Vivien Goodman Malloy, the Thoroughbred breeder who owns and runs Edition Farm and racing stable in Hyde Park, New York, has recently published a memoir detailing her family's against-the-odds journey from modest roots in Havana to the high life in New York City and beyond.
Central to the 88-year-old entrepreneur's family history is a deep appreciation of horses, and Malloy is donating a portion of the proceeds from My Life as a Long Shot: From Cuba to Rye to benefit the Retired Racehorse Project (RRP).
Two of the book's 13 chapters deal with Malloy's entry into the horse world, starting in 1971 when she converted a tractor shed on the family's property into a small pony barn.
The operation grew and moved to a larger site in 1986, and Malloy candidly admits that once she made the commitment to raise Thoroughbreds, she had to learn the ins and outs of the commercial breeding and racing businesses “the hard way” because at first her experience level did not match her unbridled enthusiasm.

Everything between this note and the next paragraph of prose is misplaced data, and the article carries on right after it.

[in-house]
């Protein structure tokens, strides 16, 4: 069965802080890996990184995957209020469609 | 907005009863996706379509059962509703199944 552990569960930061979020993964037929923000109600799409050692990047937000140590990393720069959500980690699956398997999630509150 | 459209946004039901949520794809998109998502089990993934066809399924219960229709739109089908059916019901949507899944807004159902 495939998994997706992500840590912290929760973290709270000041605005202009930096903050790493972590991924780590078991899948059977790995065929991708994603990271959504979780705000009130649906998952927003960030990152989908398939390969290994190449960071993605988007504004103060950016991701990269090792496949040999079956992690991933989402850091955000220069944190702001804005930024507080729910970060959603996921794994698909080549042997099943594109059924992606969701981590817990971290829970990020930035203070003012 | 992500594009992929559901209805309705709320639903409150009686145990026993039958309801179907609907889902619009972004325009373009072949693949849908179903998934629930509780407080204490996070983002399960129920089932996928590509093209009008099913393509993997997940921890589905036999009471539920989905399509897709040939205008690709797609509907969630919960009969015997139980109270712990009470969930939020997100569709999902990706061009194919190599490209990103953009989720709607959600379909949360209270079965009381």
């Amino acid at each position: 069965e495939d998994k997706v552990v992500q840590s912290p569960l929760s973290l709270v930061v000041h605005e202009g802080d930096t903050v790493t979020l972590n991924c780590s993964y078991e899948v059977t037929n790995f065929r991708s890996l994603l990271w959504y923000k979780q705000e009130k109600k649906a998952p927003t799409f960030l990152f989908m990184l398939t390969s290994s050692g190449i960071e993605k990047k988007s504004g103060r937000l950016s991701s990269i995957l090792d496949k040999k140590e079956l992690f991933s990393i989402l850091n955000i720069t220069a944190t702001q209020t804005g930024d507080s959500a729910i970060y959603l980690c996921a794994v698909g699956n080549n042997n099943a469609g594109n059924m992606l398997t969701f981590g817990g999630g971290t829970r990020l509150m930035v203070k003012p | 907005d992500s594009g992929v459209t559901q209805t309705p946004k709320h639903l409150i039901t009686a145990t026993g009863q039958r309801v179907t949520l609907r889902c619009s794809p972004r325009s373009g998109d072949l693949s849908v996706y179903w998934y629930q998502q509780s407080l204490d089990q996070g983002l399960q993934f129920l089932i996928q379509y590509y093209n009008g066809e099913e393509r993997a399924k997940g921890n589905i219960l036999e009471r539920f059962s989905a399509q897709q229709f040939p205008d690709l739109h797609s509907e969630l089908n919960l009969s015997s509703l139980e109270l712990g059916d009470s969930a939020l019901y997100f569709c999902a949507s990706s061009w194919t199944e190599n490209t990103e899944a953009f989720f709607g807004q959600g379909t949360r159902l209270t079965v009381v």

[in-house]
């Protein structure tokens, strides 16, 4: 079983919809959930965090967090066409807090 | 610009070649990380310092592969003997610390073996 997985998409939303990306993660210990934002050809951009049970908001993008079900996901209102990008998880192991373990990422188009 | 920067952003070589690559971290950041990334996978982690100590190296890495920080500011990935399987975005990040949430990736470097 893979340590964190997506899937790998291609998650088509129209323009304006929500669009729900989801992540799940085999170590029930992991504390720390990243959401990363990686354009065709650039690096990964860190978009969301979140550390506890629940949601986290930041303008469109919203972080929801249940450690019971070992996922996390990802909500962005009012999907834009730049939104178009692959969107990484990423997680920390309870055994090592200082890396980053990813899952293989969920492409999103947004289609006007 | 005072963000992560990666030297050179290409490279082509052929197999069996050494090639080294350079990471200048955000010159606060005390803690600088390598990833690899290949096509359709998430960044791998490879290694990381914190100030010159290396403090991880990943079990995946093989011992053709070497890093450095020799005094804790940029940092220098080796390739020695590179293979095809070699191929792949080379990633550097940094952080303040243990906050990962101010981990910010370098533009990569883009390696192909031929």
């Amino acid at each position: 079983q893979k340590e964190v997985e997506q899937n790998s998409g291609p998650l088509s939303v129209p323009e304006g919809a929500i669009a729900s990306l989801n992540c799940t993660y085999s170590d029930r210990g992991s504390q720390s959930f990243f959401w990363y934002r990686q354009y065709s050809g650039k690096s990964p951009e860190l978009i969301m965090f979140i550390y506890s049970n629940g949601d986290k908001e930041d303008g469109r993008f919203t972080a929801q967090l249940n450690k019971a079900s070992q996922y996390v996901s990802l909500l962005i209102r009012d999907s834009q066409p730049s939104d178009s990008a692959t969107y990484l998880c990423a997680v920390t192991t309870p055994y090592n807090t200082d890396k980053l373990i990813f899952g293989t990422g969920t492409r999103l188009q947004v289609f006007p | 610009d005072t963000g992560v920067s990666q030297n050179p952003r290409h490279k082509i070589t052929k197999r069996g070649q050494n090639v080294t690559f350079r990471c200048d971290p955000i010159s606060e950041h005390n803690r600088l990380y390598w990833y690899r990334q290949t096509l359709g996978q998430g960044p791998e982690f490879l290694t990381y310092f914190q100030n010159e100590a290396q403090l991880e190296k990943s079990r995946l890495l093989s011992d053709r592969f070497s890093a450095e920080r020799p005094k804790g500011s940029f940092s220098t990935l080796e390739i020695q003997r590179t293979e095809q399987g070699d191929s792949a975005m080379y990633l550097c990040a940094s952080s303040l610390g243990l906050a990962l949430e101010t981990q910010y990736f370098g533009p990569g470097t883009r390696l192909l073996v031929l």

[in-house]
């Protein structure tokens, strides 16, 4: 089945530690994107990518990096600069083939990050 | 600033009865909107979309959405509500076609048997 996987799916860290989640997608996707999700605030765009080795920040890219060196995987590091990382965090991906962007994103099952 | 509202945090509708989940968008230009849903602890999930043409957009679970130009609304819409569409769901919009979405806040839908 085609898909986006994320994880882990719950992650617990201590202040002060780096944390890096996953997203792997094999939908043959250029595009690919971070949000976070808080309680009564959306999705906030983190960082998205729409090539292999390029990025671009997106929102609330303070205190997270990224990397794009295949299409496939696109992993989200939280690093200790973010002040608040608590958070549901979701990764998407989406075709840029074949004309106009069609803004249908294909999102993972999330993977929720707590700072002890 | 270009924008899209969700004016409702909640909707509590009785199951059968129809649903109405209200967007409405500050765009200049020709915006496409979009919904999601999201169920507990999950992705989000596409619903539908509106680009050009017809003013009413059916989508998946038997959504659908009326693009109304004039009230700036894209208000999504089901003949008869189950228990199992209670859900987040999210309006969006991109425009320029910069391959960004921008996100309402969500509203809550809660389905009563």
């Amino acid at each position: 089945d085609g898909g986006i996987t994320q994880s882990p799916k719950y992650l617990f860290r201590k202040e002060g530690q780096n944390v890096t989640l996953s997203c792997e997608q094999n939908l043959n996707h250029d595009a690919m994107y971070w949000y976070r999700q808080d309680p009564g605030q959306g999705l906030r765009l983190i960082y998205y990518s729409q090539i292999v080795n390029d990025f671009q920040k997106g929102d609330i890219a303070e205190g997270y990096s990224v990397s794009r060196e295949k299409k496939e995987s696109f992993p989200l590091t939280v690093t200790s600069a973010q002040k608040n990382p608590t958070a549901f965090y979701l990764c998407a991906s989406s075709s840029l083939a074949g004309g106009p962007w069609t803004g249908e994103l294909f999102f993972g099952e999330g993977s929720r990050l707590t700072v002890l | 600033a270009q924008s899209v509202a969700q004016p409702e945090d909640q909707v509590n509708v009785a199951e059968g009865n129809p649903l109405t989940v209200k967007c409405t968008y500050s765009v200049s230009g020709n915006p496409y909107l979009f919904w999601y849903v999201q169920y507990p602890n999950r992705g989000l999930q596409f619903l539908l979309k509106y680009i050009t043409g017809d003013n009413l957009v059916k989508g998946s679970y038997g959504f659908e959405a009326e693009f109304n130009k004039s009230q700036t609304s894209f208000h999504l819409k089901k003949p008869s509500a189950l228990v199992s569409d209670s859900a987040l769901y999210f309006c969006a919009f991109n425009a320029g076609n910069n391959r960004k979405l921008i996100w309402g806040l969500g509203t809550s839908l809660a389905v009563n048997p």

But persistence paid off, and now, more than three decades later, Malloy recounts in her book how a life surrounded by horses also provided her children, grandchildren and great-grandchildren with valuable life lessons.
Malloy was also a proponent of “second career” options for retired racers long before that concept became widely embraced.
“My mind, my spirit, my physical being are dedicated to the farm and how it's run,” Malloy writes. “I'm not breeding for the [GI] Kentucky Derby, although I'd love to win it. I'm not breeding to win the Breeders' Cup, but I'd love to win that too. I am breeding to produce a horse who can run for many years, who has stamina and can either do the job on the track or in another discipline after racing.”
Published by Small Batch Books, My Life as a Long Shot is available via this link to Amazon.